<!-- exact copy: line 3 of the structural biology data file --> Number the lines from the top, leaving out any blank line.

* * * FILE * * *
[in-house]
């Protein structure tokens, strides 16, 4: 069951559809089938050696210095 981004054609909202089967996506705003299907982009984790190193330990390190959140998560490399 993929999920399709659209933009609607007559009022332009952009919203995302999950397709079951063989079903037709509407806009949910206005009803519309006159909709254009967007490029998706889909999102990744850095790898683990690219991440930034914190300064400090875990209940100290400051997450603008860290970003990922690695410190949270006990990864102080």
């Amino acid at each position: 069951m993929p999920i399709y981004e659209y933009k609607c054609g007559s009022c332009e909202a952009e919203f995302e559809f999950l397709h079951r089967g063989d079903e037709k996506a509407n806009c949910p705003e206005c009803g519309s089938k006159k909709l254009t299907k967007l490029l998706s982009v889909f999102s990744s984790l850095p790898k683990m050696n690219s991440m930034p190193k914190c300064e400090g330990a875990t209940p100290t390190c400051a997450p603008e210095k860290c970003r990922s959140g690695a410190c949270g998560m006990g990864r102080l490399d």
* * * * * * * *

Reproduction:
């Amino acid at each position: 069951m993929p999920i399709y981004e659209y933009k609607c054609g007559s009022c332009e909202a952009e919203f995302e559809f999950l397709h079951r089967g063989d079903e037709k996506a509407n806009c949910p705003e206005c009803g519309s089938k006159k909709l254009t299907k967007l490029l998706s982009v889909f999102s990744s984790l850095p790898k683990m050696n690219s991440m930034p190193k914190c300064e400090g330990a875990t209940p100290t390190c400051a997450p603008e210095k860290c970003r990922s959140g690695a410190c949270g998560m006990g990864r102080l490399d």